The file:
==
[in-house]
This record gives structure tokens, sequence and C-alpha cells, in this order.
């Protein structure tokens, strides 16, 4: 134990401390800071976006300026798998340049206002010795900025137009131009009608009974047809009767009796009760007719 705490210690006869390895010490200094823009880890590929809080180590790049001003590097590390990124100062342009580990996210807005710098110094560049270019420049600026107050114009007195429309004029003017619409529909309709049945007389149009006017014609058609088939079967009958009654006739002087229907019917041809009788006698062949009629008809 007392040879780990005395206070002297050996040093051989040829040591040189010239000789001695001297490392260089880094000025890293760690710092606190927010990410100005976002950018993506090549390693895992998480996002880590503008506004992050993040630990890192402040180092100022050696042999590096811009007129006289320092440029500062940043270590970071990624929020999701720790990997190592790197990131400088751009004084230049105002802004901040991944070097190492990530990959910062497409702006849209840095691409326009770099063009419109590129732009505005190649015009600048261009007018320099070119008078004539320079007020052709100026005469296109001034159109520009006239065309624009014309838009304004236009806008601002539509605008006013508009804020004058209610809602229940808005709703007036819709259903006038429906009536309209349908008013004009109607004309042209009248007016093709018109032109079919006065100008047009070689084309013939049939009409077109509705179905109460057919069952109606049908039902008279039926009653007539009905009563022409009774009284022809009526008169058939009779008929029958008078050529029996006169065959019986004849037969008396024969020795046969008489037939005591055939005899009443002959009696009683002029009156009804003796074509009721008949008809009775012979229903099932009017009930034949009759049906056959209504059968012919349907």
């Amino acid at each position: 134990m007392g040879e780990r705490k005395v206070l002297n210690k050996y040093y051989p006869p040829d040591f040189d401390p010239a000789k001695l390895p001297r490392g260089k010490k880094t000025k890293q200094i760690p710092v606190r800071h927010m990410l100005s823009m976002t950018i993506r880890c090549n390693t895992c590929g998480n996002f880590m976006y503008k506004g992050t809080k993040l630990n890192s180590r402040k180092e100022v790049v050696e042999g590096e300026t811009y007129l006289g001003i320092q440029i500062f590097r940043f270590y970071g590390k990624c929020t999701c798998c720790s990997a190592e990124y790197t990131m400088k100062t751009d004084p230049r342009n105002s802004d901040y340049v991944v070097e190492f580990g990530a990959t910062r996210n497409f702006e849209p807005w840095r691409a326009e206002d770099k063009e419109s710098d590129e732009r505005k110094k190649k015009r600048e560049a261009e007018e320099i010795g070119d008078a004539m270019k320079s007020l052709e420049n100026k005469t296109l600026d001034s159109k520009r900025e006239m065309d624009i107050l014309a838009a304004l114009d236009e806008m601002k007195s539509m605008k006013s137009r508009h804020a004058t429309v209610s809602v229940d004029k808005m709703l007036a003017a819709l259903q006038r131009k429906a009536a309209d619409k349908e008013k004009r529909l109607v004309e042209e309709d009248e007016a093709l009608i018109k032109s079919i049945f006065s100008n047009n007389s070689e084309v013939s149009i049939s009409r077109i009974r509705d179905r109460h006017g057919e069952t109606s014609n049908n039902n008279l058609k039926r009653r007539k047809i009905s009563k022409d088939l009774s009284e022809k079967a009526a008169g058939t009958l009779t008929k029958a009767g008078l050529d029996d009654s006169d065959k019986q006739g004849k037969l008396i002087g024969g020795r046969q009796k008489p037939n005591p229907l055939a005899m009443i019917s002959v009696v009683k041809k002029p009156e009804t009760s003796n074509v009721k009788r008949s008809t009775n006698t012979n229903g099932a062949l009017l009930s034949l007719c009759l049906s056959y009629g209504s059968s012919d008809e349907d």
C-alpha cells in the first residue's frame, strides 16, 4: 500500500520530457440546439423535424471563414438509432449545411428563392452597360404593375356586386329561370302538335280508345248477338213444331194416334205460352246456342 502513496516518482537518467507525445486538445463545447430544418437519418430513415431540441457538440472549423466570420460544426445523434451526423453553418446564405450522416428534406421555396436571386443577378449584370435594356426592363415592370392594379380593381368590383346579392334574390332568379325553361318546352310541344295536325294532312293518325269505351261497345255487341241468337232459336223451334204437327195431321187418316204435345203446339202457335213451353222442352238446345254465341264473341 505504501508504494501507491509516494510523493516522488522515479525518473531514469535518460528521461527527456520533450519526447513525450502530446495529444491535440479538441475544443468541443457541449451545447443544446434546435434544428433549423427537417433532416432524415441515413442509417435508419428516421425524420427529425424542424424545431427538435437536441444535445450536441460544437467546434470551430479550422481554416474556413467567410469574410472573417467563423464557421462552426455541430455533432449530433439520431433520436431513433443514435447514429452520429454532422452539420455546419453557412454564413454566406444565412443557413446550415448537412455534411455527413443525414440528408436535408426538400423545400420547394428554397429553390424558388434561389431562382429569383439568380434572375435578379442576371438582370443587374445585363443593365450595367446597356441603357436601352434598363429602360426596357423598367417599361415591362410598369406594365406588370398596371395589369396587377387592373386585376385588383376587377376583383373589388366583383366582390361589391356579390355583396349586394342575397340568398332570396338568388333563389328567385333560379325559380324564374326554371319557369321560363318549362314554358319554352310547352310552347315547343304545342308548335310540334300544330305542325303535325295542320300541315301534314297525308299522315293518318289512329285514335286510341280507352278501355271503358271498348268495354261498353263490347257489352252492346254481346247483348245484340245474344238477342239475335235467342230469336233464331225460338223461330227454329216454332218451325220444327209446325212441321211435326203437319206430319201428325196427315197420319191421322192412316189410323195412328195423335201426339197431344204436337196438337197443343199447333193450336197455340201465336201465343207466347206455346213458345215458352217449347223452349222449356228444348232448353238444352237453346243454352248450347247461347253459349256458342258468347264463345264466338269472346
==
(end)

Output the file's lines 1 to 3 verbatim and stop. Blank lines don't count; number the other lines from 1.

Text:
[in-house]
This record gives structure tokens, sequence and C-alpha cells, in this order.
């Protein structure tokens, strides 16, 4: 134990401390800071976006300026798998340049206002010795900025137009131009009608009974047809009767009796009760007719 705490210690006869390895010490200094823009880890590929809080180590790049001003590097590390990124100062342009580990996210807005710098110094560049270019420049600026107050114009007195429309004029003017619409529909309709049945007389149009006017014609058609088939079967009958009654006739002087229907019917041809009788006698062949009629008809 007392040879780990005395206070002297050996040093051989040829040591040189010239000789001695001297490392260089880094000025890293760690710092606190927010990410100005976002950018993506090549390693895992998480996002880590503008506004992050993040630990890192402040180092100022050696042999590096811009007129006289320092440029500062940043270590970071990624929020999701720790990997190592790197990131400088751009004084230049105002802004901040991944070097190492990530990959910062497409702006849209840095691409326009770099063009419109590129732009505005190649015009600048261009007018320099070119008078004539320079007020052709100026005469296109001034159109520009006239065309624009014309838009304004236009806008601002539509605008006013508009804020004058209610809602229940808005709703007036819709259903006038429906009536309209349908008013004009109607004309042209009248007016093709018109032109079919006065100008047009070689084309013939049939009409077109509705179905109460057919069952109606049908039902008279039926009653007539009905009563022409009774009284022809009526008169058939009779008929029958008078050529029996006169065959019986004849037969008396024969020795046969008489037939005591055939005899009443002959009696009683002029009156009804003796074509009721008949008809009775012979229903099932009017009930034949009759049906056959209504059968012919349907």